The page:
Saturday, May 29, 2010
Along with all the trips to the beach and the going to baseball games and the having backyard cookouts, take a little time to remember the brave men and women who made our freedom possible:
This photograph was made at Arlington National Cemetery in Virginia. I read the other day that there are 123 national cemeteries in the United States. My Memorial Day post from two years ago shows one in Arkansas, courtesy of Pat -- an Arkansas photographer.
Friday, May 28, 2010
Not only would we be able to attend the annual celebration of Do Dah Day (see my post of May 16th), and not only might we run into Yorkshire Pudding’s daughter at one of the local institutions of higher learning, but now, thanks to a nice lady named Virginia who created the Birmingham, Alabama Daily Photo blog and told us about Do Dah Day in the first place, we have just learned of another important and unforgettable Birmingham celebration -- have your smelling salts ready -- Spring-a-Ling-a-Ding-Dong!!!
What’s not to like about an event that includes a bread toss, a hula hoop contest, a Chicken Lady, and the mock beheading of Marie Antoinette?
And all over Birmingham and north central Alabama, radio listeners tune in daily to hear the latest wisdom from Rick and Bubba.
Maybe there’s something in the water over there.
Wednesday, May 26, 2010
[Update: Because of a rare malady called bloggerus idioticus, yours truly neglected to include the link to the video clip at the place in this post where it should be possible to link to a video clip. This oversight has now been corrected, yours truly has been severely reprimanded, and the link is working properly. --RWP, May 26th, 1600 hours EDT]
We drove over to Alabamistan on Sunday afternoon. As usual, we first threw a couple of loads of laundry into the washing machine (one at a time, of course) and then into the dryer (ditto), turned up the thermostat on the air conditioner (because north Georgia has already had temperatures above 90 degrees Fahrenheit), bought two new toothbrushes, packed our suitcases, dropped off Jethro at his favorite doggie dude ranch, and we were on our way.
I wanted to include at this point in this post a video clip of someone singing “I’m Alabamy Bound” and accompanying him- or herself on the banjo, but the clips I found that included banjos had no singing and the clips I found that included singing had no banjos. The nearest thing I found was a man who accompanied his singing (I use the term loosely) on something called an Autoharp, but it is my goal to keep you wonderful folks out there in Blogland coming back to my blog, not running from the room with your hands over your ears.
Having just missed last week’s 31st annual Do Dah Day parade in Birmingham, Mrs. RWP and I have consoled ourselves on this trip by attending (a) the birthday party of one grandson and (b) the presentation of honors by their school to two grandsons.
Today we have returned to our beloved Cherokee County, Georgia, where accompanying oneself on an Autoharp while singing “I’m Alabamy Bound” is considered a crime against humanity.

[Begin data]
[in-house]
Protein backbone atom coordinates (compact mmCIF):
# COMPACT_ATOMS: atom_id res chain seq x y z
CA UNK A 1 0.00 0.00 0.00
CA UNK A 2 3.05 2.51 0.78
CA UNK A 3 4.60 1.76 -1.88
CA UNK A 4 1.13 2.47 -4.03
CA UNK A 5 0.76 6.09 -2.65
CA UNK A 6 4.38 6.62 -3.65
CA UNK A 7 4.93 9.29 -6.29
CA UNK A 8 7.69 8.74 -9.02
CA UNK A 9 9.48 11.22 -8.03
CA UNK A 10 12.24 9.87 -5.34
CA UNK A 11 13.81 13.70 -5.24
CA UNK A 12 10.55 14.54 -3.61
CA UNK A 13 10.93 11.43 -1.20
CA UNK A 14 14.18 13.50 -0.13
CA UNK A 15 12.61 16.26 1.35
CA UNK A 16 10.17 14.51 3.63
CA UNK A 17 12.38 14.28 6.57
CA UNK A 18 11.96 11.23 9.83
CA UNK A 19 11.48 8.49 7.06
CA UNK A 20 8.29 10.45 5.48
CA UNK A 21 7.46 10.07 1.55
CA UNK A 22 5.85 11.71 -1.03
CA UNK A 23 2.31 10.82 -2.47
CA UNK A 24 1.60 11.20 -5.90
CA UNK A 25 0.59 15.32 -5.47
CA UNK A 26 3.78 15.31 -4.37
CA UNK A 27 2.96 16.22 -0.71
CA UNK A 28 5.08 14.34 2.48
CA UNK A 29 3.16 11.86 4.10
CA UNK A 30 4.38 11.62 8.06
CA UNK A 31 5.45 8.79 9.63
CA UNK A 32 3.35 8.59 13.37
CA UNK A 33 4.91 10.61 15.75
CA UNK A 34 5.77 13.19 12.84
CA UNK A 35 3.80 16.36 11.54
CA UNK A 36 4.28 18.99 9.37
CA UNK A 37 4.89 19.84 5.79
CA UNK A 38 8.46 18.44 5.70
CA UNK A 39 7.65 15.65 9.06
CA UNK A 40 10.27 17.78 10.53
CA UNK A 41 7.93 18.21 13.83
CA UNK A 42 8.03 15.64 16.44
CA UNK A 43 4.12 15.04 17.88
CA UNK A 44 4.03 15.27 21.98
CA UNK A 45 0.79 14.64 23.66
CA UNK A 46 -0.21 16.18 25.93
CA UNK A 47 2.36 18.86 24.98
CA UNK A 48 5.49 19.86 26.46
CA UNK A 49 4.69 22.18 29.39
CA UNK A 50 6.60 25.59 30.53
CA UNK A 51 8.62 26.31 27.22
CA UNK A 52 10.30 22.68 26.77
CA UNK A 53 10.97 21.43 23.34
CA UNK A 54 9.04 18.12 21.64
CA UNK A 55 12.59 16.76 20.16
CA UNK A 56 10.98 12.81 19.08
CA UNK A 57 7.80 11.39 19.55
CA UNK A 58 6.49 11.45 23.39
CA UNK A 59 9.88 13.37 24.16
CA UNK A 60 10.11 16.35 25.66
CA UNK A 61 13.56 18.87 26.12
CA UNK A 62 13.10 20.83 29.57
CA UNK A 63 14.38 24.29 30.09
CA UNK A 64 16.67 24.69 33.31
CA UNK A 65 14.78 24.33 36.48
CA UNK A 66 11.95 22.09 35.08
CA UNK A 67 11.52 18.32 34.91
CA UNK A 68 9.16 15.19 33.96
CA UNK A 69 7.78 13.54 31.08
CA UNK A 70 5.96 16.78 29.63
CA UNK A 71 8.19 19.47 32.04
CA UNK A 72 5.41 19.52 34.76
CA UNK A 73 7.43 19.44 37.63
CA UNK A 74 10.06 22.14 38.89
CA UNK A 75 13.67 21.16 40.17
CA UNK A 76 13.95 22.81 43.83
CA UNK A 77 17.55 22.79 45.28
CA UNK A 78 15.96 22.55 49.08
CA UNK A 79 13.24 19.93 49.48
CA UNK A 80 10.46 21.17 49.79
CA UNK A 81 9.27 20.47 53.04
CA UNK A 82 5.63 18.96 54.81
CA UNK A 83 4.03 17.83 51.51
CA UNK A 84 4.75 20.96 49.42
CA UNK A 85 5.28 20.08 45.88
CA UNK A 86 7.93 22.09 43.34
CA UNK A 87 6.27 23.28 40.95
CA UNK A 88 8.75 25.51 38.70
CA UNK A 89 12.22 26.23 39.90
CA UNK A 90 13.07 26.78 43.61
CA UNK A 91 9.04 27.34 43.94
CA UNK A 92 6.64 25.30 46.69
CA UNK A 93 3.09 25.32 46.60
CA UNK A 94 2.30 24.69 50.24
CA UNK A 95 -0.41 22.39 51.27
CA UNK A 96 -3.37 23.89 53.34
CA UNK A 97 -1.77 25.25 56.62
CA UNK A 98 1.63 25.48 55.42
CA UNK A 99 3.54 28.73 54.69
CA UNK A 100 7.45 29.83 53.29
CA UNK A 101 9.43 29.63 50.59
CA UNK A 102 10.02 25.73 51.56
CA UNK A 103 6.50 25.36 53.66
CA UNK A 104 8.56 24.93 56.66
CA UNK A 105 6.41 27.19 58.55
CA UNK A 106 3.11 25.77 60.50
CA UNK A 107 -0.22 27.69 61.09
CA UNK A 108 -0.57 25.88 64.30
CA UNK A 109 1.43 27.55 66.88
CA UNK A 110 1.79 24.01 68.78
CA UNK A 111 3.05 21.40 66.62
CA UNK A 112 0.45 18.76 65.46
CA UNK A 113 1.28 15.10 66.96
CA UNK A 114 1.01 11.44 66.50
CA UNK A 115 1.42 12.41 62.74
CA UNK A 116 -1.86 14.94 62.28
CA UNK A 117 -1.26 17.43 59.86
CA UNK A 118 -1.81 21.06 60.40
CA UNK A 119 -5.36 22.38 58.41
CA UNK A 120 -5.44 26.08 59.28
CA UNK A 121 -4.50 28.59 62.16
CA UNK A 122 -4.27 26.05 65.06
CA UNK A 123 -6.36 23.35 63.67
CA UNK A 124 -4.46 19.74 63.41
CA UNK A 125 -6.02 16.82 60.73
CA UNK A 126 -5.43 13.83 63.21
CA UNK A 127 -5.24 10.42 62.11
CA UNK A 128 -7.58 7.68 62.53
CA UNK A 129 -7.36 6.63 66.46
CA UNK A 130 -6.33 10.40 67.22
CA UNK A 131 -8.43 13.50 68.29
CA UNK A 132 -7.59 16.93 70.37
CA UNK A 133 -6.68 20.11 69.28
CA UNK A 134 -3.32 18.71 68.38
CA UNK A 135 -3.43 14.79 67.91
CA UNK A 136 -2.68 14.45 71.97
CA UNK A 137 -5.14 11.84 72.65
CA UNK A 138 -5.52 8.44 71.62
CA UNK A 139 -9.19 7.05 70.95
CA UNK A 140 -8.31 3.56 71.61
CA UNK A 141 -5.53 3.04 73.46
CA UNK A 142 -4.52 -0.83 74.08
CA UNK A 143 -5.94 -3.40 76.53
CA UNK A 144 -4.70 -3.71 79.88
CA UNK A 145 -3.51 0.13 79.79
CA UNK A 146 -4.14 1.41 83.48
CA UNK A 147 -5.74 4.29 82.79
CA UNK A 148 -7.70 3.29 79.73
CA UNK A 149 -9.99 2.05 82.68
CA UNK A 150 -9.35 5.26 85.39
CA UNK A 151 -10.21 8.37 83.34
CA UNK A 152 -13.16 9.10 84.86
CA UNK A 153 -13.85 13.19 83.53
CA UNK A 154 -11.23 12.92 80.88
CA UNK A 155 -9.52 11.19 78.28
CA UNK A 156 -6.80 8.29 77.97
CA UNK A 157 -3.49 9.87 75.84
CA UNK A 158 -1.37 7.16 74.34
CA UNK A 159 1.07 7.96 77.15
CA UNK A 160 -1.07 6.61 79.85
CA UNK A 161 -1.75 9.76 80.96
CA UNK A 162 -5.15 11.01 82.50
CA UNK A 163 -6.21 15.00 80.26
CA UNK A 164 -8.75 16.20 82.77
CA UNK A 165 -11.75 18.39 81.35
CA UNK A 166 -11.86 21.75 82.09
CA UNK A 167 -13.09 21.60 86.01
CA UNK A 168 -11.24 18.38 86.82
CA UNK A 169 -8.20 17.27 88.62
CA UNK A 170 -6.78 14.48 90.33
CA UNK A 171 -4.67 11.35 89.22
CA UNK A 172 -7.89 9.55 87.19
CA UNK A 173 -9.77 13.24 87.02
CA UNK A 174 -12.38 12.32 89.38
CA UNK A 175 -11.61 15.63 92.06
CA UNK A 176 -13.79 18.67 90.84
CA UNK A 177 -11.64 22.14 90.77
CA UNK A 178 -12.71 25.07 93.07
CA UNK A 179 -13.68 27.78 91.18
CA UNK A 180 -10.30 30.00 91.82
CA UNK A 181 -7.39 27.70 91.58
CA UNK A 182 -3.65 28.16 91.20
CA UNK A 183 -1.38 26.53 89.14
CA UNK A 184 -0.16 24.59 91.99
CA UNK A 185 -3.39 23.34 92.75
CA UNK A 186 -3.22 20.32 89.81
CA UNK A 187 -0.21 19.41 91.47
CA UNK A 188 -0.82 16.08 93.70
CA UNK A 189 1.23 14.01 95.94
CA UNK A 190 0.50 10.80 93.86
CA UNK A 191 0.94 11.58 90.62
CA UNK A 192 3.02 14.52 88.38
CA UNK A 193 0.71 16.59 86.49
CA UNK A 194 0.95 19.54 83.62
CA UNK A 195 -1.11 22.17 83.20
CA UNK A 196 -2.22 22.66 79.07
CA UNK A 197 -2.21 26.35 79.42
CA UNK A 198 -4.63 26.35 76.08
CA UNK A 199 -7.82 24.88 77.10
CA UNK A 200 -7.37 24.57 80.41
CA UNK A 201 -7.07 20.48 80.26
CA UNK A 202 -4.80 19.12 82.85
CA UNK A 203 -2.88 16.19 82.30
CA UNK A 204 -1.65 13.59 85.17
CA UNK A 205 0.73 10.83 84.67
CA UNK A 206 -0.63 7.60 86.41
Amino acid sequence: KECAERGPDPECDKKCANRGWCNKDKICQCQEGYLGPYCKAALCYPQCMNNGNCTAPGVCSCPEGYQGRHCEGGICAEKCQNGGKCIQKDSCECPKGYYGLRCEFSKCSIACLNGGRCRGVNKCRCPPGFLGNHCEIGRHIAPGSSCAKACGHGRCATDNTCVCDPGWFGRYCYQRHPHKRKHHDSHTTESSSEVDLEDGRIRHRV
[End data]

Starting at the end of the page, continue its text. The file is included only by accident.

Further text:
What the heck, I’m going to go ahead and throw in the video clip anyway just to get your reactions. It may help, while watching and listening to it, to try to picture the original manuscript of the poem “Kubla Khan” ten seconds after poet Samuel Taylor Coleridge had penned the words “A damsel with a dulcimer...”
On second thought, no, it won’t.
Monday, May 24, 2010
You may think this story is not true, but it really happened.
Sometime around 1990, give or take a few years either way (in other words, I don’t remember when exactly), the Information Technology team in our Atlanta office was involved in training new users of our warehouse distribution computer system (inventory control, order fulfillment, shipping, billing, the whole shebang) at several of our company’s warehouses around the country, including installing the system and being on-site during cutover week.
This was no Mom-and-Pop outfit I was part of. It was a big deal.
Anyhow, if I recall correctly, shortly before the cutover to our system at the Rocklin, California, facility (think Sacramento area), the team had installed the system in Phoenix or Denver or someplace. In another week the northern California cutover was scheduled. One of our team members, Tom Thornton, decided not to return home to Atlanta with the rest of us. He told us that he wanted to take some vacation time, stay out west, visit relatives in Los Angeles, and that he would meet us all the following week in northern California. He exchanged his return ticket to Atlanta for one to Los Angeles, and after arriving in Los Angeles he bought a ticket to Oakland. He planned to rent a car after arriving in Oakland and drive the rest of the way to Rocklin so that he could see more of California.
On the day he was due to fly to Oakland, Tom was walking through the Los Angeles airport toward a particular departure gate when he heard an announcement over the public-address system, “Last call for passengers for Oakland, now boarding at Gate such-and-such,” so he changed direction and headed for the new gate, thinking he would try to get on this earlier flight if there was room. This was in the days before the Homeland Security people hovered over every aspect of air travel.
Tom made it to the gate just before the doors were closing and, as luck would have it, there was plenty of room. Very quickly he was ushered onto the plane by the airline’s representative because they wanted to be on their way. He took his seat, the plane taxied out to the runway, and they were off.
The plane headed out to sea and Tom thought, “Oh, good, we’re going to fly over water. I’ll probably get some really good views of the California coastline on this flight.”